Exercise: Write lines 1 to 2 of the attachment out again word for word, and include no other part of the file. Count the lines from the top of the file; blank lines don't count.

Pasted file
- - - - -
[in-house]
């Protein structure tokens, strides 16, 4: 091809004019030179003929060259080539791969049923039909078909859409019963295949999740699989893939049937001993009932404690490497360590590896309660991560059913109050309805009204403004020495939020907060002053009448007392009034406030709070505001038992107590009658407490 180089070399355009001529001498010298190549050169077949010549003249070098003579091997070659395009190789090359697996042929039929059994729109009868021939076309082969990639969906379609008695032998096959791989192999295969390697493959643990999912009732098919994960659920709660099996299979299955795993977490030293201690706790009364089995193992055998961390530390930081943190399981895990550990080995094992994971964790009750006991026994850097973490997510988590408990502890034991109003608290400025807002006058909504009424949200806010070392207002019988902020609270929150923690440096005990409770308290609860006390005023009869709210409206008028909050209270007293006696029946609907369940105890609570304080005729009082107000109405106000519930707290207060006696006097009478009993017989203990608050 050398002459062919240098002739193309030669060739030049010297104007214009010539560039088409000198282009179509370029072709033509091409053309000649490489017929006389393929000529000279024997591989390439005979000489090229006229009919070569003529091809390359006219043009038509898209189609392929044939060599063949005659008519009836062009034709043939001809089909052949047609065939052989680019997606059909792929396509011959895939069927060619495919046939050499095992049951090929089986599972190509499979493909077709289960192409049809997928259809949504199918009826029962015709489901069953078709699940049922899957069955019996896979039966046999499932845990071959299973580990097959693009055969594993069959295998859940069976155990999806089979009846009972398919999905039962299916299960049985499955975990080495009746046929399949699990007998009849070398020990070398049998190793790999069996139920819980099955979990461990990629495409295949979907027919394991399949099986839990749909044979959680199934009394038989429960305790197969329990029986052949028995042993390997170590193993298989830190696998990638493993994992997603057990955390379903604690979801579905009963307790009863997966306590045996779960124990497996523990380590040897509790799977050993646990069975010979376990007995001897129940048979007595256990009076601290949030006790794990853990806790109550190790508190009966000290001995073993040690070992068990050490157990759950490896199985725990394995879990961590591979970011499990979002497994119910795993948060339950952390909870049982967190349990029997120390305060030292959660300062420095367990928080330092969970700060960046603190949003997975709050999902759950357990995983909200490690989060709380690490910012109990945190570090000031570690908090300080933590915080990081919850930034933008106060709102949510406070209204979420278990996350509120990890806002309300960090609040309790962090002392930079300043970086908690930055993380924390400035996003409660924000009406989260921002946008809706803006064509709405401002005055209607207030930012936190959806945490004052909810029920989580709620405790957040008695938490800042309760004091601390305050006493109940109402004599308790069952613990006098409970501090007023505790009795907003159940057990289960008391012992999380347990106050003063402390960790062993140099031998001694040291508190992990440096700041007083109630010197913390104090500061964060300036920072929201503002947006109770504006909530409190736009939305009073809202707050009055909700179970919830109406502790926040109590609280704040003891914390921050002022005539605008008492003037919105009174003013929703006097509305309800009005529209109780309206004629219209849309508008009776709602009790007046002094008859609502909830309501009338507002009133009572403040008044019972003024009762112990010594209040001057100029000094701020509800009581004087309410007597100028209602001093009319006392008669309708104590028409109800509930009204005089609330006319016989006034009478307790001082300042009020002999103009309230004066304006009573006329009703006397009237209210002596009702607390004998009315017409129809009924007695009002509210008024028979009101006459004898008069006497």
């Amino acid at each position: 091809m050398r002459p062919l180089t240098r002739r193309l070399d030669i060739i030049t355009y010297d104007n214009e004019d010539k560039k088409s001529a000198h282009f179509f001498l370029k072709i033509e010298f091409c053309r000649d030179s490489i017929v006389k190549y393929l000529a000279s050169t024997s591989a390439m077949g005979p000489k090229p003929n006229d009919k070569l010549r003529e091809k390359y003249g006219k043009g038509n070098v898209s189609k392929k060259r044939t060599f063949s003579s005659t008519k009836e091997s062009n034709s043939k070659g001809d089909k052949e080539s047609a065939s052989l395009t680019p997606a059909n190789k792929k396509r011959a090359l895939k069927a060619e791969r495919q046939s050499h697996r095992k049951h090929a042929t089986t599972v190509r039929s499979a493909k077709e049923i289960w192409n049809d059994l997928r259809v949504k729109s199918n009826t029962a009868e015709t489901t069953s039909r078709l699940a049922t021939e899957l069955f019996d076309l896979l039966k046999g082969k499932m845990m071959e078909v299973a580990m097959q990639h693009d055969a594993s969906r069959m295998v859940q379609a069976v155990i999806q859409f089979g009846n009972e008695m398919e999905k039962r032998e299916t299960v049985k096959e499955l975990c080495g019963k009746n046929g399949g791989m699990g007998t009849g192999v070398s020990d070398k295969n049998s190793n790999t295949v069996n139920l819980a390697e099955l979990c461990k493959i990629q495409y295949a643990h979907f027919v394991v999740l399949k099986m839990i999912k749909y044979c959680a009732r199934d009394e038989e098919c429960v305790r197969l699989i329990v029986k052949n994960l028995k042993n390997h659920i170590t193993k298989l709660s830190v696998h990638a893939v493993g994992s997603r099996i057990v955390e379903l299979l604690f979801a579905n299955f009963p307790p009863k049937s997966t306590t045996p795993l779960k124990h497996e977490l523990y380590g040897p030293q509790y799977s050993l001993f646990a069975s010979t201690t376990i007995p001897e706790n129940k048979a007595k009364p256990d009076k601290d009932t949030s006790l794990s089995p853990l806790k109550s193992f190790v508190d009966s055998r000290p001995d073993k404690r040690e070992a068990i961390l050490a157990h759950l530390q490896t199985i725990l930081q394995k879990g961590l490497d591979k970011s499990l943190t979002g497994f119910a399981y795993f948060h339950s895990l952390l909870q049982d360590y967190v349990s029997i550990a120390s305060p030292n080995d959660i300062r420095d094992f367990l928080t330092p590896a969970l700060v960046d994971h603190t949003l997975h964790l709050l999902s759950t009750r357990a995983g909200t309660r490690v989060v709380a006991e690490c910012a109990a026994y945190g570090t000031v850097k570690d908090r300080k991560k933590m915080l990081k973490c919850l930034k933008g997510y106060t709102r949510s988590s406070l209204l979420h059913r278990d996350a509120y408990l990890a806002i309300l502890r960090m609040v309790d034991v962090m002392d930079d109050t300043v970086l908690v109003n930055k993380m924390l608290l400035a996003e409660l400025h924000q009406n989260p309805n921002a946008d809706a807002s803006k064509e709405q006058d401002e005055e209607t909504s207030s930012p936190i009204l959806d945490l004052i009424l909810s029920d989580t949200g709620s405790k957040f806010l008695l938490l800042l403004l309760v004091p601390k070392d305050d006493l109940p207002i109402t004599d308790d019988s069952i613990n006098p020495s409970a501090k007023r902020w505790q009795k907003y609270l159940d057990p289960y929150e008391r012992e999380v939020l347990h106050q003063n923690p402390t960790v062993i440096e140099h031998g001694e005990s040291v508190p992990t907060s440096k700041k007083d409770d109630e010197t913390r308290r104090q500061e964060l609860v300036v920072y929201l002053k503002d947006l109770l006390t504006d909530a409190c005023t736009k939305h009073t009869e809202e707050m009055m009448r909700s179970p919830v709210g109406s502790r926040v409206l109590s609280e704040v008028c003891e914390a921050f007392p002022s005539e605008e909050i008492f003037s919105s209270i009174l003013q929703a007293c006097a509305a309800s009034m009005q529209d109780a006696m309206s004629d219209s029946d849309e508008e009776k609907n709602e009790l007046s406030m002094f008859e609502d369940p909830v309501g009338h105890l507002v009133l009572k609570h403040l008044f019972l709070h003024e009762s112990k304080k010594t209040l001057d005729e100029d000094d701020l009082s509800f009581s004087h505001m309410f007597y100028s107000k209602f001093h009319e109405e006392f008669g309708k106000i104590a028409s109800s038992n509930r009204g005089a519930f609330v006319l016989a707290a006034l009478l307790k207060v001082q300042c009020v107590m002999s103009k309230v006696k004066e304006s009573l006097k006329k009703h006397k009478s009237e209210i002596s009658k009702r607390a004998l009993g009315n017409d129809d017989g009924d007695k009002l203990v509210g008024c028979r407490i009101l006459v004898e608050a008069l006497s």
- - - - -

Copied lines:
[in-house]
């Protein structure tokens, strides 16, 4: 091809004019030179003929060259080539791969049923039909078909859409019963295949999740699989893939049937001993009932404690490497360590590896309660991560059913109050309805009204403004020495939020907060002053009448007392009034406030709070505001038992107590009658407490 180089070399355009001529001498010298190549050169077949010549003249070098003579091997070659395009190789090359697996042929039929059994729109009868021939076309082969990639969906379609008695032998096959791989192999295969390697493959643990999912009732098919994960659920709660099996299979299955795993977490030293201690706790009364089995193992055998961390530390930081943190399981895990550990080995094992994971964790009750006991026994850097973490997510988590408990502890034991109003608290400025807002006058909504009424949200806010070392207002019988902020609270929150923690440096005990409770308290609860006390005023009869709210409206008028909050209270007293006696029946609907369940105890609570304080005729009082107000109405106000519930707290207060006696006097009478009993017989203990608050 050398002459062919240098002739193309030669060739030049010297104007214009010539560039088409000198282009179509370029072709033509091409053309000649490489017929006389393929000529000279024997591989390439005979000489090229006229009919070569003529091809390359006219043009038509898209189609392929044939060599063949005659008519009836062009034709043939001809089909052949047609065939052989680019997606059909792929396509011959895939069927060619495919046939050499095992049951090929089986599972190509499979493909077709289960192409049809997928259809949504199918009826029962015709489901069953078709699940049922899957069955019996896979039966046999499932845990071959299973580990097959693009055969594993069959295998859940069976155990999806089979009846009972398919999905039962299916299960049985499955975990080495009746046929399949699990007998009849070398020990070398049998190793790999069996139920819980099955979990461990990629495409295949979907027919394991399949099986839990749909044979959680199934009394038989429960305790197969329990029986052949028995042993390997170590193993298989830190696998990638493993994992997603057990955390379903604690979801579905009963307790009863997966306590045996779960124990497996523990380590040897509790799977050993646990069975010979376990007995001897129940048979007595256990009076601290949030006790794990853990806790109550190790508190009966000290001995073993040690070992068990050490157990759950490896199985725990394995879990961590591979970011499990979002497994119910795993948060339950952390909870049982967190349990029997120390305060030292959660300062420095367990928080330092969970700060960046603190949003997975709050999902759950357990995983909200490690989060709380690490910012109990945190570090000031570690908090300080933590915080990081919850930034933008106060709102949510406070209204979420278990996350509120990890806002309300960090609040309790962090002392930079300043970086908690930055993380924390400035996003409660924000009406989260921002946008809706803006064509709405401002005055209607207030930012936190959806945490004052909810029920989580709620405790957040008695938490800042309760004091601390305050006493109940109402004599308790069952613990006098409970501090007023505790009795907003159940057990289960008391012992999380347990106050003063402390960790062993140099031998001694040291508190992990440096700041007083109630010197913390104090500061964060300036920072929201503002947006109770504006909530409190736009939305009073809202707050009055909700179970919830109406502790926040109590609280704040003891914390921050002022005539605008008492003037919105009174003013929703006097509305309800009005529209109780309206004629219209849309508008009776709602009790007046002094008859609502909830309501009338507002009133009572403040008044019972003024009762112990010594209040001057100029000094701020509800009581004087309410007597100028209602001093009319006392008669309708104590028409109800509930009204005089609330006319016989006034009478307790001082300042009020002999103009309230004066304006009573006329009703006397009237209210002596009702607390004998009315017409129809009924007695009002509210008024028979009101006459004898008069006497």